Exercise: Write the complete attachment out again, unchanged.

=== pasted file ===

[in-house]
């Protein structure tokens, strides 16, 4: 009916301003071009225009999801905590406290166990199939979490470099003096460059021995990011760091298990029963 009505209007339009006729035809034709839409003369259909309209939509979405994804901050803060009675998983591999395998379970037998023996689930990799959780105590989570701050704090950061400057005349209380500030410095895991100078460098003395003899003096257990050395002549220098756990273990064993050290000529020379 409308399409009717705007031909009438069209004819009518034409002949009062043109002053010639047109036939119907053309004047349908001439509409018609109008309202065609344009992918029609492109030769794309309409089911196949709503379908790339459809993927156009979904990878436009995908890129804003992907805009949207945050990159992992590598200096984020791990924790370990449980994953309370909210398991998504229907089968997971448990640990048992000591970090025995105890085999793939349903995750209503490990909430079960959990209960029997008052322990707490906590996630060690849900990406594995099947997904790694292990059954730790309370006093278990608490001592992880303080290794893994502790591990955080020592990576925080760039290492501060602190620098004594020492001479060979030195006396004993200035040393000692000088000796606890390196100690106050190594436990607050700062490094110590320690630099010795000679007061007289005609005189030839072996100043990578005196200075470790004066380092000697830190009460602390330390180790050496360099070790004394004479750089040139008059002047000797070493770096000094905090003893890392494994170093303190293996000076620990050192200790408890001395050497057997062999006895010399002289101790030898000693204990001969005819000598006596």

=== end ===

[in-house]
């Protein structure tokens, strides 16, 4: 009916301003071009225009999801905590406290166990199939979490470099003096460059021995990011760091298990029963 009505209007339009006729035809034709839409003369259909309209939509979405994804901050803060009675998983591999395998379970037998023996689930990799959780105590989570701050704090950061400057005349209380500030410095895991100078460098003395003899003096257990050395002549220098756990273990064993050290000529020379 409308399409009717705007031909009438069209004819009518034409002949009062043109002053010639047109036939119907053309004047349908001439509409018609109008309202065609344009992918029609492109030769794309309409089911196949709503379908790339459809993927156009979904990878436009995908890129804003992907805009949207945050990159992992590598200096984020791990924790370990449980994953309370909210398991998504229907089968997971448990640990048992000591970090025995105890085999793939349903995750209503490990909430079960959990209960029997008052322990707490906590996630060690849900990406594995099947997904790694292990059954730790309370006093278990608490001592992880303080290794893994502790591990955080020592990576925080760039290492501060602190620098004594020492001479060979030195006396004993200035040393000692000088000796606890390196100690106050190594436990607050700062490094110590320690630099010795000679007061007289005609005189030839072996100043990578005196200075470790004066380092000697830190009460602390330390180790050496360099070790004394004479750089040139008059002047000797070493770096000094905090003893890392494994170093303190293996000076620990050192200790408890001395050497057997062999006895010399002289101790030898000693204990001969005819000598006596």